Burglind Jungmann, UCLA Professor of Art History and a member of the core faculty of the Center for Korean Studies, will speak at a Getty Center symposium today, Friday, March 15.
International Institute, UCLA, March 15, 2013—Burglind Jungmann, UCLA Professor of Art History and a member of the core faculty of the Center for Korean Studies, will speak at a Getty Center symposium today, Friday, March 15 (see below).
"Crossing Borders, Drawing Boundaries: Contextualizing Rubens’s ‘Man in Korean Costume’” is one of several events associated with the J. Paul Getty Museum’s new exhibit, “Looking East: Ruben’s Encounter with Asia,” which runs through June 9.
The exhibit is built around a drawing of a man in Asian dress created by Peter Paul Rubens around 1617. According to the Getty Museum, Rubens, who never traveled to Korea, may have encountered Korean court dress through his interactions with European missionaries returning from China.
The symposium will examine how Europeans and Asians perceived one another in the late 16th and early 17th centuries. Jungmann, a specialist in Korean art history who was also one of several consultants to the curator of the Getty show, will discuss how the advent of Western visitors affected Korean art.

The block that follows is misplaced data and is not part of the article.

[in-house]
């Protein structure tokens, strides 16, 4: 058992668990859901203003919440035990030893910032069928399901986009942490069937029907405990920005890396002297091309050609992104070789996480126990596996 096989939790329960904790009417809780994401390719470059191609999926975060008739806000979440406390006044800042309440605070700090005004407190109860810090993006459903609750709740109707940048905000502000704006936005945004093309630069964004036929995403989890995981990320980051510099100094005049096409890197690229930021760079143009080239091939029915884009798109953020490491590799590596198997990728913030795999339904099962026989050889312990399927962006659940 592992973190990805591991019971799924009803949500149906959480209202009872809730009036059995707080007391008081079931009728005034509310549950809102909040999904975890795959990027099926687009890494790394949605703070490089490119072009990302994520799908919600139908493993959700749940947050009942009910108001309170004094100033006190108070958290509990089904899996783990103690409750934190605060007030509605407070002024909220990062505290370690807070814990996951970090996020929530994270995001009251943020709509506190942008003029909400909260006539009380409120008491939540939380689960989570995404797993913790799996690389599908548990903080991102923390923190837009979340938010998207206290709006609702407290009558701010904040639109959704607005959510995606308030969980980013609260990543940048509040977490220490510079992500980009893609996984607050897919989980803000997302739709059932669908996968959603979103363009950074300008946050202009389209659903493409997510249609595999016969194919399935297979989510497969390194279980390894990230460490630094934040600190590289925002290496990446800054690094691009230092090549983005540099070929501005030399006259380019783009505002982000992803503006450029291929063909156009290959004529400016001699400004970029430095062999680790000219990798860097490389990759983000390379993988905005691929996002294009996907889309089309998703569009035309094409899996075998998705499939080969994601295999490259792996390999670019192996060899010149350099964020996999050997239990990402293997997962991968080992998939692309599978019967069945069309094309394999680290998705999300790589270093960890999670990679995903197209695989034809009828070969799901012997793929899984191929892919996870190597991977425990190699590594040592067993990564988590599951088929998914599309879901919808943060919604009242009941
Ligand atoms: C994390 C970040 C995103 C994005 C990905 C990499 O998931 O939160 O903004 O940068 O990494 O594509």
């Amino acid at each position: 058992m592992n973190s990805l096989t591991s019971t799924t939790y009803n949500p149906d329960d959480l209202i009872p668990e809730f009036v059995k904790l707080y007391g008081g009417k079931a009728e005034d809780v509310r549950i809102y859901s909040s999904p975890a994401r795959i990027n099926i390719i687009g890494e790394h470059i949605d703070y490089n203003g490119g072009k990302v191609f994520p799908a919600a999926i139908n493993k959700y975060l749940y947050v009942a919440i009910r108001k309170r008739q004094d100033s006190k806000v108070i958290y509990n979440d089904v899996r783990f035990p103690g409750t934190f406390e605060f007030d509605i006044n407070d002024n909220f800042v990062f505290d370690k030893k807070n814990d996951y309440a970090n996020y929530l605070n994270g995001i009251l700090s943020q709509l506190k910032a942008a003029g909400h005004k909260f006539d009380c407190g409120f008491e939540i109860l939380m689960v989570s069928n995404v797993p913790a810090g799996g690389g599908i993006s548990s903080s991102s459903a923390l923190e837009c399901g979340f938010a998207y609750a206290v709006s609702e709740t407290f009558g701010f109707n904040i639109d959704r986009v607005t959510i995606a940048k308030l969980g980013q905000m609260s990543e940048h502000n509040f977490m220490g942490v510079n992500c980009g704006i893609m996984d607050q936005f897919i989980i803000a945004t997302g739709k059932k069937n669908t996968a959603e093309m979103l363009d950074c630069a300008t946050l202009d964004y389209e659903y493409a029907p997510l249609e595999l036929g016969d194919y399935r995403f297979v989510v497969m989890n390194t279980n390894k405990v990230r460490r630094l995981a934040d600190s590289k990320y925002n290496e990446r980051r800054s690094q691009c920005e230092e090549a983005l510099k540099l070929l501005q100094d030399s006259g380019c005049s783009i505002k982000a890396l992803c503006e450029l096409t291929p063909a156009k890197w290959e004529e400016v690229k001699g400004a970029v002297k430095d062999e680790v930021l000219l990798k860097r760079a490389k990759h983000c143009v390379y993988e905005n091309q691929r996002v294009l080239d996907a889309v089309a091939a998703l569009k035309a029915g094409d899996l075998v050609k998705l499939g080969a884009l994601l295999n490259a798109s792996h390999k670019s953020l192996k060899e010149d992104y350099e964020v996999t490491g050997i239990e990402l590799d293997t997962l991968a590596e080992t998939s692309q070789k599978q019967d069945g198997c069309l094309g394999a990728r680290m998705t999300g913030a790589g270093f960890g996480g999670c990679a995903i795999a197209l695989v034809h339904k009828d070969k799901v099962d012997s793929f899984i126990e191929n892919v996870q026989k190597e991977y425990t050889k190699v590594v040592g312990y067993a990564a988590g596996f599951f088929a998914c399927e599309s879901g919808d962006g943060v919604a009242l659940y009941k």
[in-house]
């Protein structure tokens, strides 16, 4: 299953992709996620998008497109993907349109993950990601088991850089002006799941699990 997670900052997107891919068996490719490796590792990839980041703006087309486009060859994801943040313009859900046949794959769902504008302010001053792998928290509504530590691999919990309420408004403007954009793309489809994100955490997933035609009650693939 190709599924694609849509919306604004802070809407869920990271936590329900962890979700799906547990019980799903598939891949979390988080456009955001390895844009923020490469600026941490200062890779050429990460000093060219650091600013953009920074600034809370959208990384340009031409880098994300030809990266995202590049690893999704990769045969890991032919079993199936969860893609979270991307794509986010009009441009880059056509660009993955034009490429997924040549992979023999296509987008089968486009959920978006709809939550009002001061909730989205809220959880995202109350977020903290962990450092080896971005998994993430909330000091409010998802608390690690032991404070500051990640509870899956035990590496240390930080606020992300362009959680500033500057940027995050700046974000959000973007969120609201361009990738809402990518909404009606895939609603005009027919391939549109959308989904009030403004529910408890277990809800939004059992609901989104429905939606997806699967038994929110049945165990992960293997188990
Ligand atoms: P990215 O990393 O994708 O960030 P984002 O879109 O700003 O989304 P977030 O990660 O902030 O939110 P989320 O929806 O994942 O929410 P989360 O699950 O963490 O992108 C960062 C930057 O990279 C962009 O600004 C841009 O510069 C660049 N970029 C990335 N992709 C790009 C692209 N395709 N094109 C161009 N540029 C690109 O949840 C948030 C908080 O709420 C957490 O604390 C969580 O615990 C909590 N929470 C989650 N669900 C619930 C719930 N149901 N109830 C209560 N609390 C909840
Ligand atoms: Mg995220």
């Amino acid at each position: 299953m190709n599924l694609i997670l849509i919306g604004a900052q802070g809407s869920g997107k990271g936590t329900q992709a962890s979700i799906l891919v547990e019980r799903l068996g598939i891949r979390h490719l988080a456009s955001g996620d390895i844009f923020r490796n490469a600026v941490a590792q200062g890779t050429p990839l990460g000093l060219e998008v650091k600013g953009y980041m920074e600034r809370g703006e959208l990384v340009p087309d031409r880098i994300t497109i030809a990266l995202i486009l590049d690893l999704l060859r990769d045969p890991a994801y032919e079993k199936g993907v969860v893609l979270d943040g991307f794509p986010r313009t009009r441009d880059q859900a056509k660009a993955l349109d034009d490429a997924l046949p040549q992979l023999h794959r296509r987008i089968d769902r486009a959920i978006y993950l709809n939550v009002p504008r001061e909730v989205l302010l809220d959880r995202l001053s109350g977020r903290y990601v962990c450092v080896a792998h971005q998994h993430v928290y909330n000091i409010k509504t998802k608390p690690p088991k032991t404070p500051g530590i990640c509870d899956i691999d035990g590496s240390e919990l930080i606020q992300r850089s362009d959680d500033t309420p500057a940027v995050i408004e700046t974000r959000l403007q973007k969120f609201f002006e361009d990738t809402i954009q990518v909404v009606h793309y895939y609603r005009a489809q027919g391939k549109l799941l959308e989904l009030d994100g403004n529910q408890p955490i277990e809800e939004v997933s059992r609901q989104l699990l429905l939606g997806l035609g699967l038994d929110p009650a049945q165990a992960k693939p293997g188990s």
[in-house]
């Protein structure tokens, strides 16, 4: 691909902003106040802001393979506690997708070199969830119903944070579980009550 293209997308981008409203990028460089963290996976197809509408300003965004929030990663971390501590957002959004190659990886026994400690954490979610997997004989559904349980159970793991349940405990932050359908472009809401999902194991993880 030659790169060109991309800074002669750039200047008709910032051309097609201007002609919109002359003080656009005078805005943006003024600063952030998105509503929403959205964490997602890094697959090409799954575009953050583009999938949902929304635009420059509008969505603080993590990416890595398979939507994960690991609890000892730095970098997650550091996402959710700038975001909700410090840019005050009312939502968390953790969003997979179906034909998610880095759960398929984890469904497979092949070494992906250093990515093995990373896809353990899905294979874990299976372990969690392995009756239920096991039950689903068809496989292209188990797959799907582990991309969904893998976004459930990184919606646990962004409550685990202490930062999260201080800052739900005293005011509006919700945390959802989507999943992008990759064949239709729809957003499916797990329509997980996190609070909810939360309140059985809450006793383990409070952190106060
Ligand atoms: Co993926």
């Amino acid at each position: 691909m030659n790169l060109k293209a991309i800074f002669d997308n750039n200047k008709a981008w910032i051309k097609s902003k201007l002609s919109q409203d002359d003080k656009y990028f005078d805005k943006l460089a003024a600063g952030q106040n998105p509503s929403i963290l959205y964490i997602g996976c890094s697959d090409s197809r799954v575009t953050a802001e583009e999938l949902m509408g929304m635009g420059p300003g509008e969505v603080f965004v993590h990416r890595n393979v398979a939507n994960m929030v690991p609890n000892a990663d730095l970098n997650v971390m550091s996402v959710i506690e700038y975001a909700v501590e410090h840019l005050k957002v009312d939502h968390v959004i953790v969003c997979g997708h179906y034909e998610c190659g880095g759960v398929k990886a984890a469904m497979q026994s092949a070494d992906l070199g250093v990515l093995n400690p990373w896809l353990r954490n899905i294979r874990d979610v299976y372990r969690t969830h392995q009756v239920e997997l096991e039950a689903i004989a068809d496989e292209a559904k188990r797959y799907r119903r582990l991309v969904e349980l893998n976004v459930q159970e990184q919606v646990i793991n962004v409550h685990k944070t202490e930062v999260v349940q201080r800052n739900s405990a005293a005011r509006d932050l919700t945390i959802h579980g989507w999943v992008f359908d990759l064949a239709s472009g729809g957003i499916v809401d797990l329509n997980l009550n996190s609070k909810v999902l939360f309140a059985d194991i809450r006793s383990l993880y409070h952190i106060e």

Jungmann first went to Korea as an exchange student in 1973 and has returned more or less annually ever since. A member of the UCLA art history faculty since 1999, she has been instrumental in developing an academic art history specialization in Korean art, both at UCLA and worldwide. The demanding field requires fluency in Korean, Chinese, and Japanese, languages she acquired during her graduate art history studies at Heidelberg University and Seoul National University, as well as long research stints in Korea and Japan.
Since 2004, Jungmann has been an adjunct professor at Korea University in Seoul. The talented scholar has also helped curate Korean art exhibits. She served as Curator of Korean Art at the Los Angeles County Museum of Art from 1999 to 2003 and guest curated the exhibition “Life in Ceramics—Five Contemporary Korean Artists” at the UCLA Fowler Museum in 2010–2011, for which she also wrote the catalogue.
Soon to depart for four months in Korea, Jungmann is currently working on a new book, “Korean Paintings of the Joseon Period (1392–1910)—Pathways to Culture, Society and Politics.”
There is a $10 admission to the symposium. For information, contact the Getty Center. Click here for more information on the “Looking East” exhibit at the Getty.
Prof. Jungmann’s first book, on 16th century Korean painting and its reception of the Chinese Zhe school, was published in Germany in 1992 (Steiner Verlag). Her monograph “Painters as Envoys—Korean Inspiration in Eighteenth Century Japanese Nanga” (Princeton University Press 2004) explores Korean embassies to Japan and their impact on Japanese literati painting. Jungmann recently co-edited “Shifting Paradigms in East Asian Visual Culture: A Festschrift for Lothar Ledderose” (Stuttgart 2012).